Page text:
To prepare silk fibroin solution from Bombyx mori, the cocoons are first cut into small pieces, and the worm and other insect debris discarded. Next, the cocoon pieces are boiled in a sodium carbonate solution in order to remove the sericin. After boiling, the silk fibroin is removed from the solution and washed several times with clean water. Next, the silk fibers are dried overnight. The dried silk fibers are then dissolved in a lithium bromide solution at 60 degrees for four hours. Once the silk is solubilized, the solution is transferred to a dialysis cassette and dialyzed against water. The water must be changed frequently to ensure removal of the lithium bromide. After dialysis, the aqueous silk solution is transferred to tubes and centrifuged to remove any remaining silk fibroin particulates. The silk solution is stored at four degrees until needed.

To begin electrospinning, the biomaterial solution is loaded into a syringe and onto a syringe pump. The high-voltage source is connected to the syringe needle tip, called the spinneret. The collection source, often a strip of foil, is placed opposite the spinneret and grounded. The distance between the spinneret and source is adjusted to a pre-determined distance. If the distance is too small, fibers may not have time to solidify before deposition, forming inconsistent ribbons. However, if the distance is too high, fibers may become clumped or non-uniform. The syringe pump flow rate is set and the high-voltage source turned on. As the voltage increases, the electrostatic forces counteract the surface tension of the solution. The meniscus is drawn into a cone, called the tailor cone, and then eventually into a fluid jet with higher voltage. The fibers are then collected on the foil surface in a randomly arranged mat. A rotating collection surface can also be used in order to obtain aligned fiber mats.

There are many different types of biomaterials that are used in bioengineering applications, ranging from tissue implants to bioelectronics and biosensing. Electrospun mats of silk and other biomaterials are often used to create tissue scaffolds, which provide structure to an artificial tissue. Cells are seeded directly onto these structures, enabling the formation of three-dimensional tissue. Tissue scaffolds are designed to promote favorable cell interactions, thus mimicking the structure and function of real tissue. They are also engineered to possess the desired properties of a specific tissue. For example, scaffolds designed to behave like muscle must possess more aligned fibers than those designed to behave like skin. Although silk is commonly derived from the silkworm, spider silk is often used, as it provides higher mechanical strength. Since spiders can not be easily farmed, the material is produced synthetically using biotechnology. In this example, the recombinant silk protein was electrospun onto filter devices. The addition of this silk mesh to the filter greatly improved efficiency, as the pore sizes were significantly smaller than the manufactured filter, thereby enabling their retention of smaller particles. Finally, biomaterials are often prepared from man-made polymers such as polycaprolactone and polylactic acid. The materials are synthesized in the lab and used to mimic bio-derived materials as they are biodegradable and bio-compatible. The properties of the materials can easily be tailored using fabrication techniques to create bio-compatible surfaces for the assembly of bio-molecules or to create hydrophobic surfaces as shown in this example.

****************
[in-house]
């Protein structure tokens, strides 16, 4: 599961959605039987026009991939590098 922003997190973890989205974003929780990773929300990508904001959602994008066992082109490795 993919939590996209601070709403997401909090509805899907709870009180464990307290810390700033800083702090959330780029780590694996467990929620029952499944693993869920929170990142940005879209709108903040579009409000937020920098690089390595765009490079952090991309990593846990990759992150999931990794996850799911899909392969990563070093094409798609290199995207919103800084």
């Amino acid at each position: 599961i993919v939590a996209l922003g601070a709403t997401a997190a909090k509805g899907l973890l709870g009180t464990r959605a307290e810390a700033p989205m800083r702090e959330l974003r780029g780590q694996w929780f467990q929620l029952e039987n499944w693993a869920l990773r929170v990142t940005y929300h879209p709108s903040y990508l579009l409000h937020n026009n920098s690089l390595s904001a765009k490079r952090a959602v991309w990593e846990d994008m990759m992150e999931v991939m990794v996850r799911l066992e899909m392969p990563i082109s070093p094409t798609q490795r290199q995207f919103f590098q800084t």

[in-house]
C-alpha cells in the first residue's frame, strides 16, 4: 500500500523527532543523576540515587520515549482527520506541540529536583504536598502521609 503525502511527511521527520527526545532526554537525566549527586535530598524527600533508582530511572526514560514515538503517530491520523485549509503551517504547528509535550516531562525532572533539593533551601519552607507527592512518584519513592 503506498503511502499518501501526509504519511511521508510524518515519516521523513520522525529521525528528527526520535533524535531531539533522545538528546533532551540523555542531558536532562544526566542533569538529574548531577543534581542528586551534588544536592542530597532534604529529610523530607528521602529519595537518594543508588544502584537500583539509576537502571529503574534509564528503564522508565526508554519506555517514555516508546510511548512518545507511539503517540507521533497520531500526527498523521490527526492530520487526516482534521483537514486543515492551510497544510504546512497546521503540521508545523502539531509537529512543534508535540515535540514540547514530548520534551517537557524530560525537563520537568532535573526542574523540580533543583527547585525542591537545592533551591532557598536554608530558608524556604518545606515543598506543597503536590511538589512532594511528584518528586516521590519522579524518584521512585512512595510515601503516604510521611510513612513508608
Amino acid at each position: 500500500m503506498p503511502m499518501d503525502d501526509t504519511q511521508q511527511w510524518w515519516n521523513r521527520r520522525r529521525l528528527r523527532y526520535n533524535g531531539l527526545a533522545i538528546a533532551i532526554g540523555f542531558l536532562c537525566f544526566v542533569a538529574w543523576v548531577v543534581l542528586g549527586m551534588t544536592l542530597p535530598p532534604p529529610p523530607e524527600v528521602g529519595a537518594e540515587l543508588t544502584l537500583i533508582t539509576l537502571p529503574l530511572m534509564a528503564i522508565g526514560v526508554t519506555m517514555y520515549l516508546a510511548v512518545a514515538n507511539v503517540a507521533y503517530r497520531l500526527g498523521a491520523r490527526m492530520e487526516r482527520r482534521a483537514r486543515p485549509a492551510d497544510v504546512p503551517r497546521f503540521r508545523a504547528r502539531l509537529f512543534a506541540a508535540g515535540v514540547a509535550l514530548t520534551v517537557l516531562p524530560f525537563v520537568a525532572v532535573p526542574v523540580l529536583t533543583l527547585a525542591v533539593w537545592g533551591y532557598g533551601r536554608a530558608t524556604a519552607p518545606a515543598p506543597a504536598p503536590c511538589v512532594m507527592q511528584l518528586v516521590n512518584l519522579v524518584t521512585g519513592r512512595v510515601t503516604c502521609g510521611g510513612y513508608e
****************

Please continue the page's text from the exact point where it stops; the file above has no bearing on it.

You have just watched JoVE's Introduction to Silk Biomaterials. You should now understand how silk is prepared and electrospun into mats and how other biomaterials are used in the bioengineering field. Thanks for watching.